What can be said about “Fool in the Rain” except that the heavy percussive pattern is one that all beginning drummers end up wanting to emulate? The quick change to a samba pattern doesn’t sound like the right thing to do, but it just works. “Hot Dog” is a toe-tapping rockabilly classic the band developed after often warming up during rehearsals by playing Elvis Pressley and Ricky Nelson songs. In the ten-minute “Carouselambra”, John Paul Jones provides the main melody using synthesizers for the first part of four minutes, again not something you think of as Led Zeppelin trappings. It then detours for a few minutes into bluesy dreamy sequences and then returns to synths. “All of My Love” is both classic and New Wave sounding. The closing track “I’m Gonna Call” is again synthy but Robert Plant croons through the lyrics like something you might find later when he was with the Honeydrippers.
In Through the Out Door did have material that is included in the category of Led Zeppelin classics, but it was not a well-received album, mainly because it was a departure from previous musical stylings. So as a final album, it would not be considered a high point. Given their movement to some of the musical stylings of the early 1980s, one could imagine that their inclusion of New Wave instrumentation such as synths would have found their way into future albums. It would have been an interesting journey.
Speaking of supergroups and interesting journeys, Queen is another band that was quietly migrating their musical style. Beginning clearly as a rock and roll band, with Brian May providing all the distortion in the world, later albums were more funky, poppy, and synthesized. In fact, the stylings of Queen defied a single category. And their lead man, Freddie Mercury also defied categorization, with his over-the-top styles but perfect rock muse and balladeer voice that spanned three octaves (!!); he was one of a kind. Unlike Jon Bonham, Freddie was keenly aware of his deteriorating health due to AIDS. With no treatment at the time, he was able to purposely craft the group’s final albums into the messages he wanted to relay.
Technically, the final album released while Mercury was still alive was Innuendo (1991). A subsequent album of new material was Made in Heaven (1995), which is considered their final studio album. Freddie Mercury passed away in 1991, so bandmates Brian May, Roger Taylor, and John Deacon pulled together parts of songs that had been recorded by Mercury, added instrumentation, and basically finished them so they could be assembled into a new album. This is very similar to what The Beatles did with “Free as a Bird”, taking John Lennon’s vocals, layering the remaining members’ via overdubbing, and re-recording the musical accompaniments – except that the material from Freddie Mercury was studio-quality.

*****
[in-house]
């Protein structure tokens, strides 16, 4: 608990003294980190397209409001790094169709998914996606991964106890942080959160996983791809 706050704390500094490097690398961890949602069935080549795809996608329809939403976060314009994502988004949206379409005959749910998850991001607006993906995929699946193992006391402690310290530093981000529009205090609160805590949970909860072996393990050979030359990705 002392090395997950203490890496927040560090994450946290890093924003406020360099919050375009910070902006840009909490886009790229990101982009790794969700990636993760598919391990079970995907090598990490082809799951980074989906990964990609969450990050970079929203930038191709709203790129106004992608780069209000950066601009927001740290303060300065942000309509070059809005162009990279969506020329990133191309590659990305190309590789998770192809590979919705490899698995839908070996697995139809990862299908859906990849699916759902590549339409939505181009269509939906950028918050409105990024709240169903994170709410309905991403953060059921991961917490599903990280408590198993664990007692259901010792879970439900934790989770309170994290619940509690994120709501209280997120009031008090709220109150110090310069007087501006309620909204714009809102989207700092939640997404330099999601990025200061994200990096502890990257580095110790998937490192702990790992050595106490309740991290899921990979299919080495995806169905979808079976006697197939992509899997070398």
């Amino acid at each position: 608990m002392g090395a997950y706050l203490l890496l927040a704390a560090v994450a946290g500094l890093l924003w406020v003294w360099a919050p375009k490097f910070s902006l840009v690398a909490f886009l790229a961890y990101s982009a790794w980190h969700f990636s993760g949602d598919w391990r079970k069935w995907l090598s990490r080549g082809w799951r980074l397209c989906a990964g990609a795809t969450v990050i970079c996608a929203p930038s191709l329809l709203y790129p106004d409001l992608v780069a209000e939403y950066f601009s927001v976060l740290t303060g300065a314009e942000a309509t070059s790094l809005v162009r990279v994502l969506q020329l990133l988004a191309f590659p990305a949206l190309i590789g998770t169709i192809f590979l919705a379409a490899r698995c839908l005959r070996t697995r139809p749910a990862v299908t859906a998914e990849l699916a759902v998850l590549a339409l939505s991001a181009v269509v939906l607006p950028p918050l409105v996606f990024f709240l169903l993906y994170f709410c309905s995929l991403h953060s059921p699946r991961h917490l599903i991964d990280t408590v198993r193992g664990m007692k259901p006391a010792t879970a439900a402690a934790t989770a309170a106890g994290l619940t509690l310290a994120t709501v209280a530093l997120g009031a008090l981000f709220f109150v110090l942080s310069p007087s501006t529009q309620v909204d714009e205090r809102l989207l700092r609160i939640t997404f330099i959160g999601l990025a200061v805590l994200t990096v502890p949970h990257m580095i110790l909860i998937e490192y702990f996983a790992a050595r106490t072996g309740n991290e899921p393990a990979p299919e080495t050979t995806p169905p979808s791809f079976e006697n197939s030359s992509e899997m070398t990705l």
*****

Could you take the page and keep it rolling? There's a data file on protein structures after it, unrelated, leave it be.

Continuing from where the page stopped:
For this article, let’s consider Made in Heaven. It’s a nice cross-section of Queen’s musical previous styles, from quiet ballads to rockishness. It’s definitely a Queen album as it was created by the remaining members using songs Mercury had discussed should be included in a future album. That being said, for something more in line with what you’d expect from Queen without the baggage of knowing their lead singer would not be around for much longer, instead listen to Innuendo. On that album, songs like “Hit Man” border on heavy metal. “Bijou” includes Brian May channeling his Carlos Santana. It’s a very good album, but technically not their last.
Made in Heaven includes 13 songs. It’s poignant, including tracks like “Mother Love”, where Mercury had planned to return to record the last verse but never did. Instead, Brian May sings it. It ends with a few milliseconds of every song ever recorded by Queen and finally the sound of a crying baby. Their singing is pitch-perfect, and without the backstory, one would have thought it was created and finished by the entire group together. “I Was Born to Love You” was recorded in 1984 and is the typical well-written Queen ballad. “You Don’t Fool Me” was literally patched together from pieces of lyrics recorded by Mercury. “Winter Tale” was the last song completely recorded by Freddie Mercury which some consider a Christmas song. Backing tracks and instrumentation were added by the group later. It’s airy and beautiful. “Yeah” is a four-second clip of Mercury singing the title. Made me chuckle. And “Untitled” is an experimental song that is an assembly of looped instrumentational and short clips of Mercury saying “are you running” and ending with Freddie saying “fab”.
What does Made in Heaven say about Queen? To me, it says they still had the rock and roll chops, along with the ability to create music in a variety of styles all behind the perfect vocals of Freddie Mercury. It’s a satisfying album in that, intentionally or not, it delivers a certain finality to Queen. Had Mercury not died, it’s clear that he and the group had more to give – especially when you merge it with Innuendo.